Bandy (GB)

Courtesy of Olga's Gallery


An art historian concluded that Bandy was
so named because his leg was crooked.


Sire Line


Godolphin Arabian



Bandy b c 1747 (Cade - Vane's Little Partner, by Crofts' Partner). Sire Line Godolphin Arabian. Family 4.

Owned by Thomas Meredith, who also owned his sire Cade, Bandy was the second foal of Vane's Little Partner, a half sister to the taproot mare of Family 4-b, Bay Bloody Buttocks (b f 1729). His successful turf career spanned three years.

Bandy retired to stud, first at the Oak-Tree, Leeming Lane, near Richmond in Yorkshire, and then joined Lord Grosvenor's Eaton Stud in Cheshire, where he covered from 1758 to 1770. He later covered at Oxcroft Farm, near West Wratting in Cambridgeshire, where he stood along with the younger stallions, Gimcrack (gr c 1760), Dux (b c 1761) and Cardinal Puff (gr c 1760), whilst commanding a fee of 5 guineas.

In spite of his good pedigree Bandy's stud career was largely unremarkable, with the exception of two daughters. Bonduca (b f 1760) was the dam of Chocolate (ch c 1777 Sweetbriar), a useful sire in Ireland. An unnamed Bandy Mare (not recorded in the General Stud Book), was the dam of Cardinal Puff* (b c 1782) who was sent to Maryland where he is seen as a cross in early trotting horse pedigrees.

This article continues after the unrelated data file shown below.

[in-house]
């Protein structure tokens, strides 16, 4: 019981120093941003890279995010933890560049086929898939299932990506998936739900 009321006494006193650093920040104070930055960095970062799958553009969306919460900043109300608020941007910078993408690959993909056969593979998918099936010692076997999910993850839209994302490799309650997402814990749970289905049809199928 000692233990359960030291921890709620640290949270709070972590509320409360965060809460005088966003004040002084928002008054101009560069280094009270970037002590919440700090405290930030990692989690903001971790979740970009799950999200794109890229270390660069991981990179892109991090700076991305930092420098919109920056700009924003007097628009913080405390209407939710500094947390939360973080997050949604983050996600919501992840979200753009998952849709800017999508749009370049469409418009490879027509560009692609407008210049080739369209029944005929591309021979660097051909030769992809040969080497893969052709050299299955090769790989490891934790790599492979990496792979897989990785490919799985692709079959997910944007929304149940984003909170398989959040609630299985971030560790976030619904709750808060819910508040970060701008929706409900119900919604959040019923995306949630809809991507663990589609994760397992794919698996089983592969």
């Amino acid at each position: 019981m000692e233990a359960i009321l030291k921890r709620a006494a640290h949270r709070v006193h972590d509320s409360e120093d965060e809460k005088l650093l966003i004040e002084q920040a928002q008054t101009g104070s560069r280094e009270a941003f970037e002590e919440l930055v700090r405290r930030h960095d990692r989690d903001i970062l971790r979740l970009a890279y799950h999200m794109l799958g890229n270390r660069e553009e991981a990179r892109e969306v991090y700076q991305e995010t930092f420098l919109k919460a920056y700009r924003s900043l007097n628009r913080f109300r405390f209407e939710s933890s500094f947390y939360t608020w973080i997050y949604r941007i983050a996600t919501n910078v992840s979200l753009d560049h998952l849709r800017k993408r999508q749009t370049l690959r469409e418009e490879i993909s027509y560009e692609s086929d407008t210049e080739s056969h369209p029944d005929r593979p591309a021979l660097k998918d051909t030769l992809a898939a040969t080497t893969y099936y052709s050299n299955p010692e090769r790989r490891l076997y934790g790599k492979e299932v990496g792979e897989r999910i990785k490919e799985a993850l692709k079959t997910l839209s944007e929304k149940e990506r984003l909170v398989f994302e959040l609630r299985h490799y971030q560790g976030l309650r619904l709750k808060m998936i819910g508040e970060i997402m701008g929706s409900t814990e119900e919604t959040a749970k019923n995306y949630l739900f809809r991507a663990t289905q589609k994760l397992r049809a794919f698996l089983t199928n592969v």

Bandy Cade Godolphin Arabian  
Roxana Bald Galloway
Sister to Chaunter
Vane's Little Partner Partner Jigg
Sister to Mixbury
Sister to Guy Greyhound
Brown Farewell
Race Record

In October of 1752 at Newmarket Bandy won a Subscription Purse for 260 guineas, over the Beacon Course, beating Lord Eglintoun's Lightfoot (b c 1747 Cade), whose dam was Sister to Bonny Lass, by Bay Bolton, Sir John Moore's Slouch (ch c 1747 Cade), whose dam was Amorett (the Little Hartley Mare), by Bartlet's Childers, and Captain Vernon's Bumper.

In April of 1753 at Newmarket he won the 100 guineas Subscription Plate, over the Round Course and carrying 10 stone, easily defeating Lord Eglintoun's Lightfoot for the second time. Later at Nottingham he beat Lord March's Danby Cade (b c 1747 Cade), whose dam was South's dam and the great grandam of Highflyer (b c 1774), in two heats to gain the King's Plate. At York he walked over for the Gentleman's Subscription Purse of 400 guineas, and later won King's Plates at Lincoln and Newmarket in October.

In April of 1754 at Newmarket Bandy lost the King's Plate to Lord Strange's Sportsman (c 1747 Derby Whitefoot), but later in May avenged his loss by beating Sportsman, over the Beacon Course with each carrying 8 stone 7 pounds, in a match for 500 guineas. [Pick 1:118]